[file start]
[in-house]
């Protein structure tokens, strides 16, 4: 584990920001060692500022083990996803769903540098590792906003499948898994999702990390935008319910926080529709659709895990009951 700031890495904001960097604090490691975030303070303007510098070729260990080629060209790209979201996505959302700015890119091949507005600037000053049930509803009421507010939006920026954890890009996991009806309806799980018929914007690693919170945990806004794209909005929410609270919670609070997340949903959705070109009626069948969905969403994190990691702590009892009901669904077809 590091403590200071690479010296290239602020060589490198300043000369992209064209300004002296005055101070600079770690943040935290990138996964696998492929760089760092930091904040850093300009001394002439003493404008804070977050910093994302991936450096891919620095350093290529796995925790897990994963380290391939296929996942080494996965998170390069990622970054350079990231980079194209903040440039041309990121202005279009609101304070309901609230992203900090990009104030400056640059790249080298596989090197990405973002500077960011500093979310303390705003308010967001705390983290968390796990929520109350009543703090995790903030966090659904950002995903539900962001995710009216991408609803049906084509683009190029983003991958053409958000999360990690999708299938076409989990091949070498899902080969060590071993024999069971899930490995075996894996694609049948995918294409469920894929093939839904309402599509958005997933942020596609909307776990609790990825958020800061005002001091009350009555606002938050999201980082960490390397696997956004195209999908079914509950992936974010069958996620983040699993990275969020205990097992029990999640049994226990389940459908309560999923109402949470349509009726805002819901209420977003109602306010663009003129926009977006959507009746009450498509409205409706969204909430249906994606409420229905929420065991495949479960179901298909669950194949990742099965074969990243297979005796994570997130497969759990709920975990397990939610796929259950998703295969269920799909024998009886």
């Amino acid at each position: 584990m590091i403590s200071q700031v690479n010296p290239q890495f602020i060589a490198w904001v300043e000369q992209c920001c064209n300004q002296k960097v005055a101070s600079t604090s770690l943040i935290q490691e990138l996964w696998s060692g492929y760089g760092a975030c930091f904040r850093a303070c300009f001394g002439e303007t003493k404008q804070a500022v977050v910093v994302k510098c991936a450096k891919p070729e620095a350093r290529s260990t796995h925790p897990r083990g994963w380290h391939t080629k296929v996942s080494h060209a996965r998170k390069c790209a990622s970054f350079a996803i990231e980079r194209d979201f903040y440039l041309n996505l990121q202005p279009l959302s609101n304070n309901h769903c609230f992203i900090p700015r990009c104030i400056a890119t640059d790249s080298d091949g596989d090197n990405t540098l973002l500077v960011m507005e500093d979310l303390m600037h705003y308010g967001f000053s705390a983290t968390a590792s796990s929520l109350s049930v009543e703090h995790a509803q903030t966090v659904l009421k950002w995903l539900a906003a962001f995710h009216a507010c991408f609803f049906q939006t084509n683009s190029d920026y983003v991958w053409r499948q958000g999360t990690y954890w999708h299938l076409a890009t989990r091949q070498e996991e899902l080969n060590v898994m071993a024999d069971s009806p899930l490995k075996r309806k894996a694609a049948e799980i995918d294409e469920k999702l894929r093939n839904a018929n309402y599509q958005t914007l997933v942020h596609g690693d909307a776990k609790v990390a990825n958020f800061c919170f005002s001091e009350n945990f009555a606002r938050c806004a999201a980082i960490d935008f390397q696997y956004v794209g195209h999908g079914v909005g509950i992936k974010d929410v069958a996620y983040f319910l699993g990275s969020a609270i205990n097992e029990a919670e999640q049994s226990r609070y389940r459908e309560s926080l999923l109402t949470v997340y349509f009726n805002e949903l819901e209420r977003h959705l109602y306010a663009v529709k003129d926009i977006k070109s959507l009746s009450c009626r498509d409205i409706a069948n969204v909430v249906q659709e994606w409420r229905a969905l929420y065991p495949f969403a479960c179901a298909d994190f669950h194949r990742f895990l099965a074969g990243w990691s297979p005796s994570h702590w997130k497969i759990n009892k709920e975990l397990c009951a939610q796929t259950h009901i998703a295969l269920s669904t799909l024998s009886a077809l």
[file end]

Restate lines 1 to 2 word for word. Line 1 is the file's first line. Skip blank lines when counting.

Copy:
[in-house]
């Protein structure tokens, strides 16, 4: 584990920001060692500022083990996803769903540098590792906003499948898994999702990390935008319910926080529709659709895990009951 700031890495904001960097604090490691975030303070303007510098070729260990080629060209790209979201996505959302700015890119091949507005600037000053049930509803009421507010939006920026954890890009996991009806309806799980018929914007690693919170945990806004794209909005929410609270919670609070997340949903959705070109009626069948969905969403994190990691702590009892009901669904077809 590091403590200071690479010296290239602020060589490198300043000369992209064209300004002296005055101070600079770690943040935290990138996964696998492929760089760092930091904040850093300009001394002439003493404008804070977050910093994302991936450096891919620095350093290529796995925790897990994963380290391939296929996942080494996965998170390069990622970054350079990231980079194209903040440039041309990121202005279009609101304070309901609230992203900090990009104030400056640059790249080298596989090197990405973002500077960011500093979310303390705003308010967001705390983290968390796990929520109350009543703090995790903030966090659904950002995903539900962001995710009216991408609803049906084509683009190029983003991958053409958000999360990690999708299938076409989990091949070498899902080969060590071993024999069971899930490995075996894996694609049948995918294409469920894929093939839904309402599509958005997933942020596609909307776990609790990825958020800061005002001091009350009555606002938050999201980082960490390397696997956004195209999908079914509950992936974010069958996620983040699993990275969020205990097992029990999640049994226990389940459908309560999923109402949470349509009726805002819901209420977003109602306010663009003129926009977006959507009746009450498509409205409706969204909430249906994606409420229905929420065991495949479960179901298909669950194949990742099965074969990243297979005796994570997130497969759990709920975990397990939610796929259950998703295969269920799909024998009886």